This year’s Inside Out Festival promises a stacked schedule of films, covering everything from one-night stands with ex-girlfriends to homeless LGBTQ youth to queer Muslim wrestlers. We have scoured the lineup for the best and the brightest.
In The Untold Tales of Armistead Maupin, Director Jennifer Kroot chronicles Maupin’s life from his conservative upbringing in North Carolina to 1970s San Francisco where he captured the rapidly changing political and social climate in his celebrated “Tales of the City” column for San Francisco Chronicle.
SDTC: How were you first introduced to the work of Armistead?
JK: I first read the original Tales of the City books around 1994 when when the miniseries first came out on PBS. One of my friends had suggested it. I was young and living in SF with LGBT and straight friends. I resonated with the stories immediately! They reflected my life at the time. I’ve cherished them since then.
I also grew up in the San Francisco Bay Area, and I remember my parents read “Tales” when it first appeared as a fictional newspaper column in the 1970s in theSan Francisco Chronicle. “Tales” really captures and documents what I remember about SF at that time: the weirdness and creativity, the open sexuality and the beauty of SF.
What did you learn about Armistead that surprised you?
When I was first reading about Armistead and considering asking him if I could make a documentary about him, I was shocked to learn that he had been so vehemently conservative in his youth. His family was close with Jesse Helms’s family, and Jesse Helms gave Armistead his first writing job.
Jesse Helms went on to become one of the most conservative and homophobic senators of the USA, ever. Armistead was closeted at the time, of course. Helms was running a television station in North Carolina and doing conservative editorials.
After that, Armistead volunteered for Vietnam. He was honoured personally by President Richard Nixon for being a young conservative in support of the war! It’s hard to believe that this was actually Armistead. He had such a major life transformation after he moved to SF and came out. It proves that people can change. I was also quite intrigued to hear about Armistead’s “friends with benefits” relationship with Rock Hudson!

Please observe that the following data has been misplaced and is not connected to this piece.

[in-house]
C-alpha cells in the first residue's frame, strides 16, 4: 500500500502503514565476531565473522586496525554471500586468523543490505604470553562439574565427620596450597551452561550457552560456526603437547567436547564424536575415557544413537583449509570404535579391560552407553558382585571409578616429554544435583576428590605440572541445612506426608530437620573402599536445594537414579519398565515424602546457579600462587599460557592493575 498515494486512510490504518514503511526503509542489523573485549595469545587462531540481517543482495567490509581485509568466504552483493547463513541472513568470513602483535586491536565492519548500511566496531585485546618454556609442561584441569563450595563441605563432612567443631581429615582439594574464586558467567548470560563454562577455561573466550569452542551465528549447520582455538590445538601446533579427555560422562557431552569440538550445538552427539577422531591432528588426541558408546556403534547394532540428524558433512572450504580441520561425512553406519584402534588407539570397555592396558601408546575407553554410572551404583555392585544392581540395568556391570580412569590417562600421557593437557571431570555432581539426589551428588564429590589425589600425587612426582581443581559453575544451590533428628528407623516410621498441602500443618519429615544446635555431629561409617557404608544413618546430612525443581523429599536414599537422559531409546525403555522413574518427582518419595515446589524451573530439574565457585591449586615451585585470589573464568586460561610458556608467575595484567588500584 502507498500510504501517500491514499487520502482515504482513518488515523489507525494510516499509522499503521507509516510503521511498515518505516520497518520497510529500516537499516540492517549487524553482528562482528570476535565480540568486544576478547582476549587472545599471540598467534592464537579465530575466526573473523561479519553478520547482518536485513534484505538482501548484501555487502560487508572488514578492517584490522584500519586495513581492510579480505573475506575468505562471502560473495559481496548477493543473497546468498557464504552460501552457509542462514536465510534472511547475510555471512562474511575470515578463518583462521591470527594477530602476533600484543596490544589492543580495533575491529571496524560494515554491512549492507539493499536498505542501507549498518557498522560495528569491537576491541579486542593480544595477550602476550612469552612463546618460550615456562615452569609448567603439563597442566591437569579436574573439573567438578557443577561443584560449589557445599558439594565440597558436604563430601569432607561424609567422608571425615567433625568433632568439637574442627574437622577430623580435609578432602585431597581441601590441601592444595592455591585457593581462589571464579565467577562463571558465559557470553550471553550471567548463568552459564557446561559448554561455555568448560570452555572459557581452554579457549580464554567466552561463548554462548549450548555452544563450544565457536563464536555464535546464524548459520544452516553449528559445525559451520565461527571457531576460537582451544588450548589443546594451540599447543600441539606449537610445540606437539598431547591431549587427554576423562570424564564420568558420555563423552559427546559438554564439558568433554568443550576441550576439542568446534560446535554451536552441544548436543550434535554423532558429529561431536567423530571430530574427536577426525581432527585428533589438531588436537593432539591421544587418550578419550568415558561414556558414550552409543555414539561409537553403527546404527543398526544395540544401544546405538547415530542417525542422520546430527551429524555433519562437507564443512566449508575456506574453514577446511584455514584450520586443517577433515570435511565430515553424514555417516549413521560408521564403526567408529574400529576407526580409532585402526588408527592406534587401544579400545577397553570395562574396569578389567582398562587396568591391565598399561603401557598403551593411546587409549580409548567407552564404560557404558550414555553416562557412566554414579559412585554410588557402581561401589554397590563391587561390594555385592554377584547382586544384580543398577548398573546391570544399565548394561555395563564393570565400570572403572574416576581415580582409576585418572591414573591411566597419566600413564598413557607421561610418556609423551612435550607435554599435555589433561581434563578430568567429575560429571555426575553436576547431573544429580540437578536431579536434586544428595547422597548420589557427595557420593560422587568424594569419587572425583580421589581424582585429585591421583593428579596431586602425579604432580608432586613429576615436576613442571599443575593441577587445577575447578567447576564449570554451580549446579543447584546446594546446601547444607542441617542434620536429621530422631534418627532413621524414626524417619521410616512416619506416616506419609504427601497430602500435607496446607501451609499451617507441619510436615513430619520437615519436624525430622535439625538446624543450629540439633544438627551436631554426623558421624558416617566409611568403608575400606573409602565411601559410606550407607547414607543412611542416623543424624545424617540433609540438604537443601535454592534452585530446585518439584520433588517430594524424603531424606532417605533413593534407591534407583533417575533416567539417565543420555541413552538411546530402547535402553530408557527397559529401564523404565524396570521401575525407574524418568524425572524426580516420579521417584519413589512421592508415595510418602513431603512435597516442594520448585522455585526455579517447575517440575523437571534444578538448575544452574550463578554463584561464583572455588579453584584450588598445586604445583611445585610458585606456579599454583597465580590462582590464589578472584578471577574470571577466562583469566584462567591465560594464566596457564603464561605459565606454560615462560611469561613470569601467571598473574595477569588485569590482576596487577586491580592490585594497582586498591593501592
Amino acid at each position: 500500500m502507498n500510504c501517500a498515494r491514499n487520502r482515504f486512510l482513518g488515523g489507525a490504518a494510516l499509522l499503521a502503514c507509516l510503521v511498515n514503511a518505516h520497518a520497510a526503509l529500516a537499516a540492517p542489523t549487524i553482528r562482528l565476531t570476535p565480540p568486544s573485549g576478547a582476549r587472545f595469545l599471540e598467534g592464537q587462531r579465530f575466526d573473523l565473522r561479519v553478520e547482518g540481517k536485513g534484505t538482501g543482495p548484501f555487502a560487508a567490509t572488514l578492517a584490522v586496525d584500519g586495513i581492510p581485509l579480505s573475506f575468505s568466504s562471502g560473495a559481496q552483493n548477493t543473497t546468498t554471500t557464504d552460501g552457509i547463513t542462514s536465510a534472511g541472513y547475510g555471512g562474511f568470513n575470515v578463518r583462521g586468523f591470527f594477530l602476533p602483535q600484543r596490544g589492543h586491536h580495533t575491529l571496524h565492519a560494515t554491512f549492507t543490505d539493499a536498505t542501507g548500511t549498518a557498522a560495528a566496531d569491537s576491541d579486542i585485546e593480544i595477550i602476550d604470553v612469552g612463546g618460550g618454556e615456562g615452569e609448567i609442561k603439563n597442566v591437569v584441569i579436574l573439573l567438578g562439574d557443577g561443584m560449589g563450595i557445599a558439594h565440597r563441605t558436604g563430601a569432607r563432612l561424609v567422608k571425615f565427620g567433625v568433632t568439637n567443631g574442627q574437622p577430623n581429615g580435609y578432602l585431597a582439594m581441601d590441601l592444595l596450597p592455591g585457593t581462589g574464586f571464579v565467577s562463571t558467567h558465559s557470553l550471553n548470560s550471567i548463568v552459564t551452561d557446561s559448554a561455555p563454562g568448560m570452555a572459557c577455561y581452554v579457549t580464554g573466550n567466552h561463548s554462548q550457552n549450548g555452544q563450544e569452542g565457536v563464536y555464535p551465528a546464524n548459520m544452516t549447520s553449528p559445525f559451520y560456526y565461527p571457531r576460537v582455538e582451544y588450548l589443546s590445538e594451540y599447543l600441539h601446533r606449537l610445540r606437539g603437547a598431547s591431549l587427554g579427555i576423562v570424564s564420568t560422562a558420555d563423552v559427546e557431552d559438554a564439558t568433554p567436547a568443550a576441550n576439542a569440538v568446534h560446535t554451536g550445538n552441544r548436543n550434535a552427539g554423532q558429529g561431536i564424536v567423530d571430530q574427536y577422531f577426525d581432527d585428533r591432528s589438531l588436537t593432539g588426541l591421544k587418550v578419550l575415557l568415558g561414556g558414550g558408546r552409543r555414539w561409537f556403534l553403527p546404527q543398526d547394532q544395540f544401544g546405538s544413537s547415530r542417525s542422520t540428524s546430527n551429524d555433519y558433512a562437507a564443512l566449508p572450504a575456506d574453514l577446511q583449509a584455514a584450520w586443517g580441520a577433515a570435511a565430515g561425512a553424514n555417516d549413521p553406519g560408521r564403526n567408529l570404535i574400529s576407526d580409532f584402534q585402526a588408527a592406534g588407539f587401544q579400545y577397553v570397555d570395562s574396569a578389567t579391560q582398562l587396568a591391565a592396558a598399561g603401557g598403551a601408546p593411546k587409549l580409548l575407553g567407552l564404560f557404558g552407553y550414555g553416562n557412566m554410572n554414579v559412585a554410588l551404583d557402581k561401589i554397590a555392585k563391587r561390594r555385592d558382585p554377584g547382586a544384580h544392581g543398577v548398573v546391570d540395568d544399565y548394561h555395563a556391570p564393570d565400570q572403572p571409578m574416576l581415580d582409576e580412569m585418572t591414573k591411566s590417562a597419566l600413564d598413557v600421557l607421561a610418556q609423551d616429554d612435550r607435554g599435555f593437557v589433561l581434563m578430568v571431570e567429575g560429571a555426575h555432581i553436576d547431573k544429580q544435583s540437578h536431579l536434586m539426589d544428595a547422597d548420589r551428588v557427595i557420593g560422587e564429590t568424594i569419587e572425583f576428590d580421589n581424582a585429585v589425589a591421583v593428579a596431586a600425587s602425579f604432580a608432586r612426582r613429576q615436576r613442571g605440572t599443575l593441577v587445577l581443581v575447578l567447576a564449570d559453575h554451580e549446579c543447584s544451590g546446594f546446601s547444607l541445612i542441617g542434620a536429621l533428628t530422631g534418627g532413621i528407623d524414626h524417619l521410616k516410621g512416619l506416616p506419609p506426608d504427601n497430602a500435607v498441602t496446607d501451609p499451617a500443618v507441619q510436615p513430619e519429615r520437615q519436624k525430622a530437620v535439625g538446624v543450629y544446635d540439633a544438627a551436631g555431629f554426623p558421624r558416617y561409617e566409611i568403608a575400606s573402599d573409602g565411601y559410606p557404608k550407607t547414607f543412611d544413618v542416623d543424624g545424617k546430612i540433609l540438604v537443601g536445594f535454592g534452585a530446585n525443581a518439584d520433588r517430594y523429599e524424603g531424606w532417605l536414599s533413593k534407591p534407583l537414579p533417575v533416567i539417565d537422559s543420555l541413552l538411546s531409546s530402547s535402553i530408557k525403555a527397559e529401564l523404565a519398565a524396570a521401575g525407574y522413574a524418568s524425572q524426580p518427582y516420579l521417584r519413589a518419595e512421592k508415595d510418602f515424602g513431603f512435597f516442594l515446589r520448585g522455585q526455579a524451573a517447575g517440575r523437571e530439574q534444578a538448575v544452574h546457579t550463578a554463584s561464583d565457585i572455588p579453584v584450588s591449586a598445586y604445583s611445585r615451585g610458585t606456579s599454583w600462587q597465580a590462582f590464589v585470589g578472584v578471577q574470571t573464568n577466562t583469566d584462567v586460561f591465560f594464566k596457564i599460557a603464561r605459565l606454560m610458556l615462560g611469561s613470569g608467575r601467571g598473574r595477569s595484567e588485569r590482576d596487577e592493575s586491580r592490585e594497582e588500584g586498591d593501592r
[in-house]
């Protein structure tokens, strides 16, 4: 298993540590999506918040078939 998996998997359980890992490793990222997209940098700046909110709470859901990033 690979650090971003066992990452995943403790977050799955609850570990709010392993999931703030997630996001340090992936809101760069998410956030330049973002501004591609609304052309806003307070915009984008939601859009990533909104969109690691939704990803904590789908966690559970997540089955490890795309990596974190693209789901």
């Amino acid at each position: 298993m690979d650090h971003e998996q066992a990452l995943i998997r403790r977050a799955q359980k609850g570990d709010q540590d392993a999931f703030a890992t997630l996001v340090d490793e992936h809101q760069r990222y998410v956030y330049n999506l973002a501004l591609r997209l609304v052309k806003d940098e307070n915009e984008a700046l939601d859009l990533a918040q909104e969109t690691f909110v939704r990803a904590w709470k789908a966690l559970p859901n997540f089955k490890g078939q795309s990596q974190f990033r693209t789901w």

Why do you think his work continues to hold such appeal?
Armistead’s work is captivating to a wide variety of people because of the humanity and honesty within it. His characters become beloved as they deal with finding home and family. That’s something everyone can relate to. It doesn’t matter if people are LGBT, straight, conservative or liberal. Everyone wants to find support and acceptance. Everyone feels alone at times too. Almost everyone has issues with their biological family and may have to search for what Armistead calls a “logical family.” This is a chosen family of like-minded people.
What do you want audiences to take away from this film?
So far, I’ve been happy to see that audiences deeply resonate with the idea of “logical family.” People are moved by what Armistead went through, trying to please his conservative father, and ultimately being honest with himself and opening his heart and then choosing his logical family in San Francisco. I’ve been happy to see that this is affirming for all types of people.
The film also depicts the evolution of San Francisco. While Armistead has lived in SF, it’s gone from hippies and sexual freedom to the AIDS crisis and now into the tech world. Armistead has a healthy perspective over this evolution. I’ve actually stopped complaining about the changes in SF because of Armistead’s attitude.
I hope other people will feel this way about accepting the evolution of life. It’s a challenge to get older and watch the world change around you.
The Untold Tales of Armistead Maupin screens May 28 at TIFF Bell Lightbox.